- Research article
- Open Access
Planning tourist infrastructures to regenerate marginalised territories: the study case of North Sardinia, Italy
City, Territory and Architecture volume 7, Article number: 5 (2020)
European marginalised areas are affected by an alarming rate of abandonment and depopulation. Thus, they are therefore object of specific European policies aiming to their reactivation. Official guidelines, both European and Italian, indicate sustainable tourism as one of the main triggers able to activate positive processes. This research experiments a suggestion in a case study, the North of Sardinia. The coastal areas of Sardinia are popular tourist destinations, particularly in the North with the famous Costa Smeralda. Therefore, it is worthy to imagine a way to allow them to discover the inner territories of the region too.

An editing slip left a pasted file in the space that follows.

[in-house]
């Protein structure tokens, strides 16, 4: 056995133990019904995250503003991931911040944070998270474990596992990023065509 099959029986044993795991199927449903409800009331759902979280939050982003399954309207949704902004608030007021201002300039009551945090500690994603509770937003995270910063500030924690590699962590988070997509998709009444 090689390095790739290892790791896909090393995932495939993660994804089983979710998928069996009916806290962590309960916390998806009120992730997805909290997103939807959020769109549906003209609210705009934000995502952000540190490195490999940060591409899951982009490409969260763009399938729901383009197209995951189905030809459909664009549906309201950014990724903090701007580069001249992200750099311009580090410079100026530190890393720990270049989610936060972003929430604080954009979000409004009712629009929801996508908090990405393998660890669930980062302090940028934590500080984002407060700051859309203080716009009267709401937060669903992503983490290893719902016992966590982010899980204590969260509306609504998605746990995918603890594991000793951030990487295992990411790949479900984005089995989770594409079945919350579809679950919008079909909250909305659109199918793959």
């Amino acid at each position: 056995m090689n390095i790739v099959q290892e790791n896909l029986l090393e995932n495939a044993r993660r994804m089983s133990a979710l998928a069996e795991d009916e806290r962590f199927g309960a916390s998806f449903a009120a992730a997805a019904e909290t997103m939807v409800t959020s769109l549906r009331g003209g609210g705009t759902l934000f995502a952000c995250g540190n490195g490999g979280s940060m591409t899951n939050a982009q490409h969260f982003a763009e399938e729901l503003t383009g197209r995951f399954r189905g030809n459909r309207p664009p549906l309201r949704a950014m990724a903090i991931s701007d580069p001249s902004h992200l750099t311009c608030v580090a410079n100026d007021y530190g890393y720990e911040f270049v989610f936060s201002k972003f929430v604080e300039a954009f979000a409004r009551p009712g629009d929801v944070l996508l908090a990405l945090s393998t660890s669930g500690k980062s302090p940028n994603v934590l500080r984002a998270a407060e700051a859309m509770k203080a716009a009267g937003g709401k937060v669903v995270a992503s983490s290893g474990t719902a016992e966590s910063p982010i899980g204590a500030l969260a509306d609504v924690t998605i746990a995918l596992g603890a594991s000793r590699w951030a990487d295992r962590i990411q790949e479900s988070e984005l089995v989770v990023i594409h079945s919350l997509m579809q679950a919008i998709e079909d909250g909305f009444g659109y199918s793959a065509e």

It is possible to consider marginalisation as a process, driven by a combination of social, political and environmental factors (Brouwer et al. 1997) by which certain areas cease to be viable under an existing socio-economic structure. Marginalisation is an increasing phenomenon across Europe (Espon 2017a), affecting rural (Espon 2017b) and mountain (Nordregio 2004) areas especially. Key signs of de-anthropisation (Breman et al. 2010) highlight marginalisation conditions: population falling below the critical threshold and demographic ageing, due to dwindling employment and use of territorial capital. One key factor of this marginalisation is the demographic issue: by 2050, the population of Europe’s urban regions is projected to increase by 24.1 million people and will provide homes to almost half of the EU-28 population. By contrast, the population of other regions is likely to fall by 7.9 million (Eurostat 2016). Such shrinkage is simultaneously a demographic and economic phenomenon and has to be interpreted as part of wider trends in European territorial restructuring, currently characterised by a significant regional development imbalance (Serbanica and Constantin 2017). A growing mismatch between the supply and demand of services represents the general reason for such depopulation. Local living conditions and quality of life deteriorate, unemployment rises and skilled labour becomes scarce, causing migration to urban poles, which provide more services. Processes of marginalisation are also related to loss of identity and bonds with the territory, caused by the huge decrease of inhabitants (Turco 1984; Maciocco et al. 2011).